The document aims to establish a state-controlled holding company, Atomenergoprom, using the sector’s civilian assets, and to subsequently allow other Russian corporate entities to possess non-weapons-grade nuclear materials, nuclear installations and nuclear storage facilities.
Exclusive federal ownership of nuclear materials, nuclear installations and nuclear storage facilities is currently a major impediment to the development of the nuclear power sector.
The bill was supported by 368 deputies, with 226 votes required for passage. Fifty-eight MPs voted against, with one abstention.
Atomenergoprom, which will be fully controlled by the government, is expected to be a large full-cycle corporation engaged in activities ranging from uranium extraction, fuel fabrication and electric power generation, to the construction of nuclear power plants, both domestically and abroad.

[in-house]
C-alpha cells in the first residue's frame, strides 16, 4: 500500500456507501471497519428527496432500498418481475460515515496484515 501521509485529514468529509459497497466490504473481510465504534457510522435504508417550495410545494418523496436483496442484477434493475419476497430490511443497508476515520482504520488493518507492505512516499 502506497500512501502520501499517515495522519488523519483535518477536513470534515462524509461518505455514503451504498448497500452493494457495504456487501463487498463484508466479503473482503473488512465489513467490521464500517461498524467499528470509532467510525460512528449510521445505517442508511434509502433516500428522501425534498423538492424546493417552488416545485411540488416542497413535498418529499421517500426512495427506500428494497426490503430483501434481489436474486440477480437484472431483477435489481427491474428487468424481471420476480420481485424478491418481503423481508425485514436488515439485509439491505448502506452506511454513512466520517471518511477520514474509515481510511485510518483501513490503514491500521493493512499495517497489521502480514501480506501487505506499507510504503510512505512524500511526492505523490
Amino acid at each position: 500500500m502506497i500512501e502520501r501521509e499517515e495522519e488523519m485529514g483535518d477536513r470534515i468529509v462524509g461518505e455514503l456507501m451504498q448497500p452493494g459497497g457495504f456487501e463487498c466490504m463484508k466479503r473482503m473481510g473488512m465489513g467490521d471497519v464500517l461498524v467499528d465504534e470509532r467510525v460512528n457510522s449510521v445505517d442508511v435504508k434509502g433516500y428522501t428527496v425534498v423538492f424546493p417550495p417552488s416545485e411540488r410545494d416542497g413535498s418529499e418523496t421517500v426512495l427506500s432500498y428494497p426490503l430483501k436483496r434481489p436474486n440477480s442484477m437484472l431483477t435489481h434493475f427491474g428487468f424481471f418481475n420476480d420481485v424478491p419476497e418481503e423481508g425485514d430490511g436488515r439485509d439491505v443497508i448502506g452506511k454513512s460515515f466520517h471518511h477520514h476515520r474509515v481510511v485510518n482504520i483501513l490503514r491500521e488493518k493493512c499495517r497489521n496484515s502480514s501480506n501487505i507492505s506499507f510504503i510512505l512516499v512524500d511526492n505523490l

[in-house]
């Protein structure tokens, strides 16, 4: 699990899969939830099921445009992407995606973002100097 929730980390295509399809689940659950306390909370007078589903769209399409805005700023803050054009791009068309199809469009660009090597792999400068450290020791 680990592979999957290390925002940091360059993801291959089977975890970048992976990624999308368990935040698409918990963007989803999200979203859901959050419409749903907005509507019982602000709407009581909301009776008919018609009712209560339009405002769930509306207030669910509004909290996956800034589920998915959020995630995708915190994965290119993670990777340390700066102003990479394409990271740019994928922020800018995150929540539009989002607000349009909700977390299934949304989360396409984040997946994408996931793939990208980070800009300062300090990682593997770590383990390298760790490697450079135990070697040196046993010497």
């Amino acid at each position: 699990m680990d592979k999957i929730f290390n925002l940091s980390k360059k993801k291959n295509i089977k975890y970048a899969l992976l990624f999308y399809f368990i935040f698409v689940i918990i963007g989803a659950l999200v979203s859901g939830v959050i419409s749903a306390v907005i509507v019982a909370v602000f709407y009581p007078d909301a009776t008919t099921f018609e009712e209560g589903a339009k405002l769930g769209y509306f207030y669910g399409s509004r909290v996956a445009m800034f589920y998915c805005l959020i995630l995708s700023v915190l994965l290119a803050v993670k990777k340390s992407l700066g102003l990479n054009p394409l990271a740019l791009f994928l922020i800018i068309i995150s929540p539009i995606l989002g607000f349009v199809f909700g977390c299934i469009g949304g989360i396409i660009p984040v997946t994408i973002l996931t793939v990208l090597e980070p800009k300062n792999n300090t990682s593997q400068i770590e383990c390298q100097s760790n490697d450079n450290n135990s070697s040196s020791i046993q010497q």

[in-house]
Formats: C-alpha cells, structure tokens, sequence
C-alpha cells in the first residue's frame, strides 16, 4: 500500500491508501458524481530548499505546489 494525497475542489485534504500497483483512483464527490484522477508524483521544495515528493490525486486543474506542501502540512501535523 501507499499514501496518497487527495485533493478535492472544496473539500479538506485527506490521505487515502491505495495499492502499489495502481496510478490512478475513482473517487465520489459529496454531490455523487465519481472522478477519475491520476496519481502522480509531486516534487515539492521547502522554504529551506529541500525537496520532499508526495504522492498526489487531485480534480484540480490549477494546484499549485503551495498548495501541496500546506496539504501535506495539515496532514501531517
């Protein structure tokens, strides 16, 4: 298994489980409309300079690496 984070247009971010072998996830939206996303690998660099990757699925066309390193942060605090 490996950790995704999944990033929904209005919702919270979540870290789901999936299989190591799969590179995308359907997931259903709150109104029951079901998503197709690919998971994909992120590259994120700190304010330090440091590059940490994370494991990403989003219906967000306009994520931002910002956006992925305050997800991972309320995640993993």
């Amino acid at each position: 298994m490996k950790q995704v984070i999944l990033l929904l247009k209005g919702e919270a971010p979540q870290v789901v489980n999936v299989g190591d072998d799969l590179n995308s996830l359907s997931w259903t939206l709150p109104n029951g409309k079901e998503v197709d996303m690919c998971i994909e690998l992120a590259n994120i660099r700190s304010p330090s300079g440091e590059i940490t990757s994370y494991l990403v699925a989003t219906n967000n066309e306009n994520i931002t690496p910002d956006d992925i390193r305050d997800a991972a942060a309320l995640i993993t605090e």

The new corporation will also include nuclear engineering units, design and research institutes.
The new government corporation will be established in two stages.
In the initial stage, Russia’s nuclear fuel producer and supplier TVEL will become a subsidiary of Atomenergoprom, with 100% of its shares to be assigned to the charter capital of the new corporation, while nuclear enriching entities will join the parent company of the new nuclear holding, as requested by the defence ministry.
Russia’s nuclear chief Sergei Kiriyenko said there was no need at the current stage to include spent nuclear fuel processing and disposal facilities into the new corporation, reported RIA-Novosti.